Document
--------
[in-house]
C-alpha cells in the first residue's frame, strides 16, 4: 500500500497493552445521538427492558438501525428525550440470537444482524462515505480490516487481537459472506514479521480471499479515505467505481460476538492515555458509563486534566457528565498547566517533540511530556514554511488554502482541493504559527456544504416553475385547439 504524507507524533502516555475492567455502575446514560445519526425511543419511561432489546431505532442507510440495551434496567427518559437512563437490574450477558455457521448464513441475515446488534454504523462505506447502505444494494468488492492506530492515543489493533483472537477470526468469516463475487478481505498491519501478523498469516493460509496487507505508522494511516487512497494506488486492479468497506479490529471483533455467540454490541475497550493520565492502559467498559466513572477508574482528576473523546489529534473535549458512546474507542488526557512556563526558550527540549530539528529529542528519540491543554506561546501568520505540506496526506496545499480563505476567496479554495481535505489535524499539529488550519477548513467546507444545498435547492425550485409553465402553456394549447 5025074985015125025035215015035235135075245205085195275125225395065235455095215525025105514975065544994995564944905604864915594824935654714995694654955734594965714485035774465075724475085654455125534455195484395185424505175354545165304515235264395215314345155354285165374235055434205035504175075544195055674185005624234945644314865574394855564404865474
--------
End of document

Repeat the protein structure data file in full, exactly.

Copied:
[in-house]
C-alpha cells in the first residue's frame, strides 16, 4: 500500500497493552445521538427492558438501525428525550440470537444482524462515505480490516487481537459472506514479521480471499479515505467505481460476538492515555458509563486534566457528565498547566517533540511530556514554511488554502482541493504559527456544504416553475385547439 504524507507524533502516555475492567455502575446514560445519526425511543419511561432489546431505532442507510440495551434496567427518559437512563437490574450477558455457521448464513441475515446488534454504523462505506447502505444494494468488492492506530492515543489493533483472537477470526468469516463475487478481505498491519501478523498469516493460509496487507505508522494511516487512497494506488486492479468497506479490529471483533455467540454490541475497550493520565492502559467498559466513572477508574482528576473523546489529534473535549458512546474507542488526557512556563526558550527540549530539528529529542528519540491543554506561546501568520505540506496526506496545499480563505476567496479554495481535505489535524499539529488550519477548513467546507444545498435547492425550485409553465402553456394549447 5025074985015125025035215015035235135075245205085195275125225395065235455095215525025105514975065544994995564944905604864915594824935654714995694654955734594965714485035774465075724475085654455125534455195484395185424505175354545165304515235264395215314345155354285165374235055434205035504175075544195055674185005624234945644314865574394855564404865474